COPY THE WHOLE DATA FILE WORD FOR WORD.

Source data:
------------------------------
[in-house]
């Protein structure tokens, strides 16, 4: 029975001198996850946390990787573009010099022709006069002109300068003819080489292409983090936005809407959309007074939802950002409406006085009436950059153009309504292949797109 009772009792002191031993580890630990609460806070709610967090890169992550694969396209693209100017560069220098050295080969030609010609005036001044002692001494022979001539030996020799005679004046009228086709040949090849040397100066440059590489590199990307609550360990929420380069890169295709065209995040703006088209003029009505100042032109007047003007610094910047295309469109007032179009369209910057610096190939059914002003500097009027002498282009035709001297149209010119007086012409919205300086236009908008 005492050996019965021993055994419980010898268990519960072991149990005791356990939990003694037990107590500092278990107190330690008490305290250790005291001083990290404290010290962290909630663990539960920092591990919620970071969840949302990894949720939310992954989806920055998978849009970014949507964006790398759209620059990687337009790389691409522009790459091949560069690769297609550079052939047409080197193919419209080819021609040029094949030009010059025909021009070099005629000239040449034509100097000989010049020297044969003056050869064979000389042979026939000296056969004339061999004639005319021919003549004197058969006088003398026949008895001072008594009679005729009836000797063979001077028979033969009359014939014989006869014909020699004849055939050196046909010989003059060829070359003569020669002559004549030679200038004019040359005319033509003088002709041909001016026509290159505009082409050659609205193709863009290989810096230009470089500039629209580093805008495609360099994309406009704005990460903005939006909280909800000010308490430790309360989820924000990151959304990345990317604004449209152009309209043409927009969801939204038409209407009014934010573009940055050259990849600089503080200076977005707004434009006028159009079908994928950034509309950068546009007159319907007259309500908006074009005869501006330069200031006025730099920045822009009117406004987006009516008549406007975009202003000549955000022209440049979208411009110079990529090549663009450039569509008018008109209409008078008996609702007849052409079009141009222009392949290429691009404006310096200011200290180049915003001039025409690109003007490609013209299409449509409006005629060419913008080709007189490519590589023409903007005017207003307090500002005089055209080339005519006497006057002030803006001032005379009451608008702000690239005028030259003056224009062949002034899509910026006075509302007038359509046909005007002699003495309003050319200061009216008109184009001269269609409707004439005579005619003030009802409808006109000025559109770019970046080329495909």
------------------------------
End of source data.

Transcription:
[in-house]
């Protein structure tokens, strides 16, 4: 029975001198996850946390990787573009010099022709006069002109300068003819080489292409983090936005809407959309007074939802950002409406006085009436950059153009309504292949797109 009772009792002191031993580890630990609460806070709610967090890169992550694969396209693209100017560069220098050295080969030609010609005036001044002692001494022979001539030996020799005679004046009228086709040949090849040397100066440059590489590199990307609550360990929420380069890169295709065209995040703006088209003029009505100042032109007047003007610094910047295309469109007032179009369209910057610096190939059914002003500097009027002498282009035709001297149209010119007086012409919205300086236009908008 005492050996019965021993055994419980010898268990519960072991149990005791356990939990003694037990107590500092278990107190330690008490305290250790005291001083990290404290010290962290909630663990539960920092591990919620970071969840949302990894949720939310992954989806920055998978849009970014949507964006790398759209620059990687337009790389691409522009790459091949560069690769297609550079052939047409080197193919419209080819021609040029094949030009010059025909021009070099005629000239040449034509100097000989010049020297044969003056050869064979000389042979026939000296056969004339061999004639005319021919003549004197058969006088003398026949008895001072008594009679005729009836000797063979001077028979033969009359014939014989006869014909020699004849055939050196046909010989003059060829070359003569020669002559004549030679200038004019040359005319033509003088002709041909001016026509290159505009082409050659609205193709863009290989810096230009470089500039629209580093805008495609360099994309406009704005990460903005939006909280909800000010308490430790309360989820924000990151959304990345990317604004449209152009309209043409927009969801939204038409209407009014934010573009940055050259990849600089503080200076977005707004434009006028159009079908994928950034509309950068546009007159319907007259309500908006074009005869501006330069200031006025730099920045822009009117406004987006009516008549406007975009202003000549955000022209440049979208411009110079990529090549663009450039569509008018008109209409008078008996609702007849052409079009141009222009392949290429691009404006310096200011200290180049915003001039025409690109003007490609013209299409449509409006005629060419913008080709007189490519590589023409903007005017207003307090500002005089055209080339005519006497006057002030803006001032005379009451608008702000690239005028030259003056224009062949002034899509910026006075509302007038359509046909005007002699003495309003050319200061009216008109184009001269269609409707004439005579005619003030009802409808006109000025559109770019970046080329495909």